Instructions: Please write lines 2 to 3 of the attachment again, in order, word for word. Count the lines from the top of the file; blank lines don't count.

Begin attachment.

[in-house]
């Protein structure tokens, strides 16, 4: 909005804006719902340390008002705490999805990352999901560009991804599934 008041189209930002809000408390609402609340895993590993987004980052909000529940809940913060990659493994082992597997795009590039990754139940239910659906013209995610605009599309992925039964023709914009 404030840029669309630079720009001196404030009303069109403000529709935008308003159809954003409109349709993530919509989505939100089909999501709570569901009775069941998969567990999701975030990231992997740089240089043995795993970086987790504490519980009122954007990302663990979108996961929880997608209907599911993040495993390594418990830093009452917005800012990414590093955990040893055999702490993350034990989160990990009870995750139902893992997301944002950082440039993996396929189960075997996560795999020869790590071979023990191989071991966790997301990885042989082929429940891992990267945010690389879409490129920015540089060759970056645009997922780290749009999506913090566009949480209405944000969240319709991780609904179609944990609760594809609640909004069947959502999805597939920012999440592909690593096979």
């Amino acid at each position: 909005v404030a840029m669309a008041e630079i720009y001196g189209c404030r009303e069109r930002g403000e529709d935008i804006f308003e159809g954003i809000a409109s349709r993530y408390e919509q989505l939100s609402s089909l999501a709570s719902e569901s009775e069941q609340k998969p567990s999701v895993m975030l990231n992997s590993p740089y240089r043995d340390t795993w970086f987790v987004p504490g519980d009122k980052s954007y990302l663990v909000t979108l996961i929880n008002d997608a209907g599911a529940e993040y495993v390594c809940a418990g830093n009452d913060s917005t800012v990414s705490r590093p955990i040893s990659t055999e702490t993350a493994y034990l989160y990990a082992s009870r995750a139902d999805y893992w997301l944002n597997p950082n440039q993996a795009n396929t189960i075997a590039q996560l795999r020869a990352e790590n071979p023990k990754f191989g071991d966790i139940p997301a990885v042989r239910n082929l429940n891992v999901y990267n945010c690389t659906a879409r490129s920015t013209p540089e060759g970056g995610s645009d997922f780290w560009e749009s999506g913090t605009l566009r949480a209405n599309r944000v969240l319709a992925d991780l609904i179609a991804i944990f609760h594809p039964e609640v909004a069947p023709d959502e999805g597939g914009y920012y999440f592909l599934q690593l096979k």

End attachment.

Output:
């Protein structure tokens, strides 16, 4: 909005804006719902340390008002705490999805990352999901560009991804599934 008041189209930002809000408390609402609340895993590993987004980052909000529940809940913060990659493994082992597997795009590039990754139940239910659906013209995610605009599309992925039964023709914009 404030840029669309630079720009001196404030009303069109403000529709935008308003159809954003409109349709993530919509989505939100089909999501709570569901009775069941998969567990999701975030990231992997740089240089043995795993970086987790504490519980009122954007990302663990979108996961929880997608209907599911993040495993390594418990830093009452917005800012990414590093955990040893055999702490993350034990989160990990009870995750139902893992997301944002950082440039993996396929189960075997996560795999020869790590071979023990191989071991966790997301990885042989082929429940891992990267945010690389879409490129920015540089060759970056645009997922780290749009999506913090566009949480209405944000969240319709991780609904179609944990609760594809609640909004069947959502999805597939920012999440592909690593096979």
């Amino acid at each position: 909005v404030a840029m669309a008041e630079i720009y001196g189209c404030r009303e069109r930002g403000e529709d935008i804006f308003e159809g954003i809000a409109s349709r993530y408390e919509q989505l939100s609402s089909l999501a709570s719902e569901s009775e069941q609340k998969p567990s999701v895993m975030l990231n992997s590993p740089y240089r043995d340390t795993w970086f987790v987004p504490g519980d009122k980052s954007y990302l663990v909000t979108l996961i929880n008002d997608a209907g599911a529940e993040y495993v390594c809940a418990g830093n009452d913060s917005t800012v990414s705490r590093p955990i040893s990659t055999e702490t993350a493994y034990l989160y990990a082992s009870r995750a139902d999805y893992w997301l944002n597997p950082n440039q993996a795009n396929t189960i075997a590039q996560l795999r020869a990352e790590n071979p023990k990754f191989g071991d966790i139940p997301a990885v042989r239910n082929l429940n891992v999901y990267n945010c690389t659906a879409r490129s920015t013209p540089e060759g970056g995610s645009d997922f780290w560009e749009s999506g913090t605009l566009r949480a209405n599309r944000v969240l319709a992925d991780l609904i179609a991804i944990f609760h594809p039964e609640v909004a069947p023709d959502e999805g597939g914009y920012y999440f592909l599934q690593l096979k």